Art work: Of Gentileschi’s large body of work, only 34 paintings remain. Her main theme was retelling biblical stories from a woman's perspective.

Artemisia painted her first great work when she was only 17, before the rape. It depicts an apocryphal biblical story in which Susannah, a virtuous young wife, is spied upon by two aging voyeurs while bathing in her garden. Instead of being coy or flirtatious, as many male artists had depicted her, Susanna is vulnerable, frightened, and repulsed by their demands. The men loom large, leering, menacing, and conspiratorial. When she makes her way back to her house, they accost her, threatening to claim that she was meeting a young man in the garden unless she has sex with them. She is saved by the prophet Daniel.

Susanna and the Elders, 1610
Despite her experience of violence, Artemisia was able to express erotic feelings in paint. She was only 19 when she painted Danäe, which has a much more natural treatment of the female nude than her father or any other male artist of her time created. The story in Danäe is that she is a princess in Greek mythology who was shut up in a remote tower by her father because an oracle predicted that he would be killed by his daughter’s son. Perhaps intrigued by the challenge, Zeus managed to visit her in the form of “a shower of gold.” This subject was painted by at least nine major artists, but none depicted the princess’s experience as convincingly as she did.

Danäe, 1612
St. Louis / Jan's photo, 2013

Here's Orazio's treatment of the subject. Notice that it is stagier and less erotic, and the anatomy is less convincing.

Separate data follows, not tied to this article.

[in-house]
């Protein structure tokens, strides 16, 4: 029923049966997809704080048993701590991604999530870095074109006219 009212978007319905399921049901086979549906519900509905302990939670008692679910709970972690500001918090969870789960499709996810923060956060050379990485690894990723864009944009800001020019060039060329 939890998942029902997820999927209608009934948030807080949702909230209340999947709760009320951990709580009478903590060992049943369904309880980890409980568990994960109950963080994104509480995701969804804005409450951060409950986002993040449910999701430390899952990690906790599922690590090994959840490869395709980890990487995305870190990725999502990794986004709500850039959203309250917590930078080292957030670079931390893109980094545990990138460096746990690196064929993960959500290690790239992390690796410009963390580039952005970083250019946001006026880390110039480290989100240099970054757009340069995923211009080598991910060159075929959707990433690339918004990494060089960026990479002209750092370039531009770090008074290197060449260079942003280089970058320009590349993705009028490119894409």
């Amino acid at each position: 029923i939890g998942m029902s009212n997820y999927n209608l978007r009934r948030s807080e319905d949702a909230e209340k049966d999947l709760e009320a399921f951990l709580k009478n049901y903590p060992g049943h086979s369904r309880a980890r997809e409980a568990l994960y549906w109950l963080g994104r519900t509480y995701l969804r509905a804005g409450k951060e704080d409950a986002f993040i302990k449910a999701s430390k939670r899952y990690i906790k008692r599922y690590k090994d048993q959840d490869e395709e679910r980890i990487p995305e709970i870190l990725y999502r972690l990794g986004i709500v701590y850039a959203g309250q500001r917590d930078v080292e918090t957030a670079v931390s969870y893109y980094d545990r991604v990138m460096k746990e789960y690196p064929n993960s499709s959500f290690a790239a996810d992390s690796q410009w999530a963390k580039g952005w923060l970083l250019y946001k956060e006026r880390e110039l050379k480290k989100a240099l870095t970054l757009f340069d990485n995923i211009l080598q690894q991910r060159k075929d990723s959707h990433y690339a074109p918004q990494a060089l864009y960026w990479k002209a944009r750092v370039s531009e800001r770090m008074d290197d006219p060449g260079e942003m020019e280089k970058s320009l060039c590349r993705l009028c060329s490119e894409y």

Orazio Gentileschi,
Danäe, c. 1623

Because of the violence in her life, Artemisia is especially known for her depictions of "Judith Slaying Holofernes." This comes from an apocryphal biblical story in which a Jewish heroine who used her sexual attraction to gain access to an Assyrian general the night before he planned to attack her village. She plied him with drink, and when he had passed out, she decapitated him with a sword. The next day she prevented the battle by showing the Assyrian troops the head of their leader. Judith's heroism is a common theme in painting. It is thought that Artemisia painted her first version of the story during and after the rape trial, and that Judith is her own image while Holofernes is the image of Tassi. Her brow is furrowed in concentration, her forearms are tensed, and blood spurts wildly from her victim’s neck.  It is a masterpiece of Baroque art. Later she painted another version with the same composition but a different color palette.

Artemisia Gentileschi
Judith Slaying Holofernes, 1612-1613

Caravaggio had already treated this subject, but there is disagreement about whether Artemisia could have seen his version before she painted her own. Notice that his version is stagey, with the characters strewn out horizontally, while her version has a more dynamic, engaging composition showing real effort and teamwork, and the scene is much more nitty-gritty.

Judith Beheading Holofernes, 1599

Artemisia frequently treated biblical heroines whose actions saved the people. In the next painting, Esther, a Jewish girl who has married the Persian King without revealing her ethnicity, is now pleading with the King to spare the Persian Jews. She swoons because she fasted for 3 days before her audience with the king.

Esther before Ahasuerus, c. 1622
Photo by Dan L. Smith, 2006